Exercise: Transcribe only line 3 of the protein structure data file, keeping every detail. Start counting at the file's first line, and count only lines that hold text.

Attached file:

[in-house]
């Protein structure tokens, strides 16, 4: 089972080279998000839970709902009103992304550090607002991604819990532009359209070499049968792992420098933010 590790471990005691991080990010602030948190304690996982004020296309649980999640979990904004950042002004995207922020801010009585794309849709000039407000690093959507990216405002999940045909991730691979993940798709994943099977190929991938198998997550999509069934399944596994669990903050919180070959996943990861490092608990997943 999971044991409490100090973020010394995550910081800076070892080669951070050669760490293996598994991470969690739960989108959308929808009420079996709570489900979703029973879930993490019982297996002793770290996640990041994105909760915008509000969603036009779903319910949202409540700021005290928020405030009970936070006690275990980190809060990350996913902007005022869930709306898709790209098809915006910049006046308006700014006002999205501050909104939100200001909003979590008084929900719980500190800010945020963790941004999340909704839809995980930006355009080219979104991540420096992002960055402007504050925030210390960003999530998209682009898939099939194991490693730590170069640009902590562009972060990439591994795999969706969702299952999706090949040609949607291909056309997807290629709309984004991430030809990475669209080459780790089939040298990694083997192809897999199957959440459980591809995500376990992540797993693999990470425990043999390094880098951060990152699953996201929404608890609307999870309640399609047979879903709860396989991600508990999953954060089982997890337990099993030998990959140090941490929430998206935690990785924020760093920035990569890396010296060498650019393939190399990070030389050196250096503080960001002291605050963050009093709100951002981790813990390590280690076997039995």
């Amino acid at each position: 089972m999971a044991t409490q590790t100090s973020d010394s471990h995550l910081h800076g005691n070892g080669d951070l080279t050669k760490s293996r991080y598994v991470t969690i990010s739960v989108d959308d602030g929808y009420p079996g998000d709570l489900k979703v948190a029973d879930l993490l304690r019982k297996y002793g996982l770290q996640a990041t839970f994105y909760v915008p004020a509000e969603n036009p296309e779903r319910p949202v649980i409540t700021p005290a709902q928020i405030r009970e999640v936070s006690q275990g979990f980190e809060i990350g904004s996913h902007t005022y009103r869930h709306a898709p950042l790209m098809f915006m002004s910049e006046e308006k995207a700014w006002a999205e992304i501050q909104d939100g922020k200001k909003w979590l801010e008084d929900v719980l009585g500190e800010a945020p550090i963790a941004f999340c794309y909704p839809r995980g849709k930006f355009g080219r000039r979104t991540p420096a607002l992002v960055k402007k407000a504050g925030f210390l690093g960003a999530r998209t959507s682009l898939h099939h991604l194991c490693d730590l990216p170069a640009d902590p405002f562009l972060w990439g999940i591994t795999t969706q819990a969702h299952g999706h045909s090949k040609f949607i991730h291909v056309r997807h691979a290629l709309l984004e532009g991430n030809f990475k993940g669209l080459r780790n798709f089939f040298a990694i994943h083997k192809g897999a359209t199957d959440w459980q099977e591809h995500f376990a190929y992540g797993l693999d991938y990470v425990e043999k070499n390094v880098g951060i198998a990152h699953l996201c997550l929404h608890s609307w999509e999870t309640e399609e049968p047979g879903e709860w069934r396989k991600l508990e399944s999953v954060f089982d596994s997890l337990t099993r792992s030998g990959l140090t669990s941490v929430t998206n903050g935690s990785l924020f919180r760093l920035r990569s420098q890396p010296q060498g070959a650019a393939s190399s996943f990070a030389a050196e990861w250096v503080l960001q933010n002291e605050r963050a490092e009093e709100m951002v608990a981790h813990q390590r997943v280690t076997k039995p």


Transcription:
């Amino acid at each position: 089972m999971a044991t409490q590790t100090s973020d010394s471990h995550l910081h800076g005691n070892g080669d951070l080279t050669k760490s293996r991080y598994v991470t969690i990010s739960v989108d959308d602030g929808y009420p079996g998000d709570l489900k979703v948190a029973d879930l993490l304690r019982k297996y002793g996982l770290q996640a990041t839970f994105y909760v915008p004020a509000e969603n036009p296309e779903r319910p949202v649980i409540t700021p005290a709902q928020i405030r009970e999640v936070s006690q275990g979990f980190e809060i990350g904004s996913h902007t005022y009103r869930h709306a898709p950042l790209m098809f915006m002004s910049e006046e308006k995207a700014w006002a999205e992304i501050q909104d939100g922020k200001k909003w979590l801010e008084d929900v719980l009585g500190e800010a945020p550090i963790a941004f999340c794309y909704p839809r995980g849709k930006f355009g080219r000039r979104t991540p420096a607002l992002v960055k402007k407000a504050g925030f210390l690093g960003a999530r998209t959507s682009l898939h099939h991604l194991c490693d730590l990216p170069a640009d902590p405002f562009l972060w990439g999940i591994t795999t969706q819990a969702h299952g999706h045909s090949k040609f949607i991730h291909v056309r997807h691979a290629l709309l984004e532009g991430n030809f990475k993940g669209l080459r780790n798709f089939f040298a990694i994943h083997k192809g897999a359209t199957d959440w459980q099977e591809h995500f376990a190929y992540g797993l693999d991938y990470v425990e043999k070499n390094v880098g951060i198998a990152h699953l996201c997550l929404h608890s609307w999509e999870t309640e399609e049968p047979g879903e709860w069934r396989k991600l508990e399944s999953v954060f089982d596994s997890l337990t099993r792992s030998g990959l140090t669990s941490v929430t998206n903050g935690s990785l924020f919180r760093l920035r990569s420098q890396p010296q060498g070959a650019a393939s190399s996943f990070a030389a050196e990861w250096v503080l960001q933010n002291e605050r963050a490092e009093e709100m951002v608990a981790h813990q390590r997943v280690t076997k039995p």